Earth Day 2018: Plastic Not-So-Fantastic!

Each year on this day we pause to think Globally about this Globe we call home.The first ever Earth Day was held on April 22, 1970,  it activated 20 million Americans from all walks of life and is widely credited with launching the modern environmental movement. The passage of the landmark Clean Air ActClean Water ActEndangered Species Act and many other groundbreaking environmental laws soon followed that very first Earth Day celebration. Twenty years later, Earth Day went global, mobilising 200 million people in 141 countries and lifting environmental issues onto the world stage.

Every year the Earth Day team have an issue they want to put under the global microscope. Last year they got a little literal and opted for a focus on science this year Earth Day has it’s sights firmly set on ending plastic pollution. Why? Because plastic, as we all know, is not-so-fanstastic when it’s in our oceans and soils.

Let’s say goodbye to single-use plastic and hello health and Earth-healing!

Sustainability in Style’s Top Tips for Plastic Reduction

In celebration of Earth Day and it’s 2018 ‘plastic sucks’ message this post brings you some easy tips and considerations for reducing your plastic consumption and to take action in your own life as a Sustainably Stylish Leader.

If you’ve been snooping around this site for a while now some of these suggestions and linked posts will be familiar, but the truth is that we all need reminders from time to time. Choose one or more of these ideas and roll with it and see how good you feel as you take control of one small area of your life for the better of your health and the health of our ecosystems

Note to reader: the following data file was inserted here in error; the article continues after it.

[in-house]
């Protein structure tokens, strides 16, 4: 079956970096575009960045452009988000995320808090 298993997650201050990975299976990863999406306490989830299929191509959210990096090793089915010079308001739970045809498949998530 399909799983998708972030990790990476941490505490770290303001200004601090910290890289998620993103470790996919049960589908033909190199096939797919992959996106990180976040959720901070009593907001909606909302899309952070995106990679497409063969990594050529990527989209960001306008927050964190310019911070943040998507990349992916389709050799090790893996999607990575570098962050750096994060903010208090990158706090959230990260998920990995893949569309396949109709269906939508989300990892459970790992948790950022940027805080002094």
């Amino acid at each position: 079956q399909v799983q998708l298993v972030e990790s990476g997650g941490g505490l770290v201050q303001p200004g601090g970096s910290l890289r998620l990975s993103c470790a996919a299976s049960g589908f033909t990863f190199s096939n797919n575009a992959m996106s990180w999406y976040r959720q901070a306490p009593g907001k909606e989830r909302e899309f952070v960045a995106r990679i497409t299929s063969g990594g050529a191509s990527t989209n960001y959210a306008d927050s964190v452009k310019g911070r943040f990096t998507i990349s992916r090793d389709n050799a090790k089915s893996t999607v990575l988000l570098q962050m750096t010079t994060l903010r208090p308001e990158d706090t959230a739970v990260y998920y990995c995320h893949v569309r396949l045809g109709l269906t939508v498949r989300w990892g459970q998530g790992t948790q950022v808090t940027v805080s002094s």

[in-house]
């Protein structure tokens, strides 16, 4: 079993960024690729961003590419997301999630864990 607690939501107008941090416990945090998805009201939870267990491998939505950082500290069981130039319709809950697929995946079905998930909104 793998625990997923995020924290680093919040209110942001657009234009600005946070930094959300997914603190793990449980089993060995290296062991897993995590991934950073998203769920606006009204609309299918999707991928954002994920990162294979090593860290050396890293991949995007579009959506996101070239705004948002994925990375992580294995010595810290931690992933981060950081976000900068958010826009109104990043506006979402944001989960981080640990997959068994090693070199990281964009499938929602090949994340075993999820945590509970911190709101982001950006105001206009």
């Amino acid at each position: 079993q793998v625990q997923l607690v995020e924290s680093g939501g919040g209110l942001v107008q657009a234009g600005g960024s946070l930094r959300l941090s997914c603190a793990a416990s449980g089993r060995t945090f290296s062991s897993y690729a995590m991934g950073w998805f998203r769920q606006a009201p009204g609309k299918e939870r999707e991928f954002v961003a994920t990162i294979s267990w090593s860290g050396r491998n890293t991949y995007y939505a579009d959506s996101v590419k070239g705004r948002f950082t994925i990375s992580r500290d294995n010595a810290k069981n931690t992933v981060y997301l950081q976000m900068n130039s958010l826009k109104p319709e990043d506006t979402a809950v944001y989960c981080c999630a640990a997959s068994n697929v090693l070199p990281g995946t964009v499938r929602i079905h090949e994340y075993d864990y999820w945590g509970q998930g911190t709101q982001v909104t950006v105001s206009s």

Rethink Your Consumption Habits

Remember the three ‘R’s of Reduce, Reuse and Recycle? Before you even get to these let’s start with how you can curb the plastic use by nipping it in the bud by RETHINKING your purchasing decisions.

Avoid Single Use Plastics On The Go

If you get yourself organised with a collection of waste reduction tools that you can access with ease then there is a good chance you can hit up festivals, a day out, the markets or an adventure outing with friends without the need to collect single use plastics to feed your face.

Learn About Waste Streams In Your Area

When you are rethinking your purchases it’s important to know what you can and can’t recycle in your area and how to dispose of compost and non-recyclables so you can base your shopping decisions around where your end-of-life products and wrappers will go. Many local councils have resources that can help you work out how to shop best for the facilities in your area. In some cases, like my local council, you might even get the opportunity to tour the landfill facility and sit shotgun in a recycling truck. Getting educated on waste stream managment in your local area can be very empowering.

Get Proactive About Waste At the Source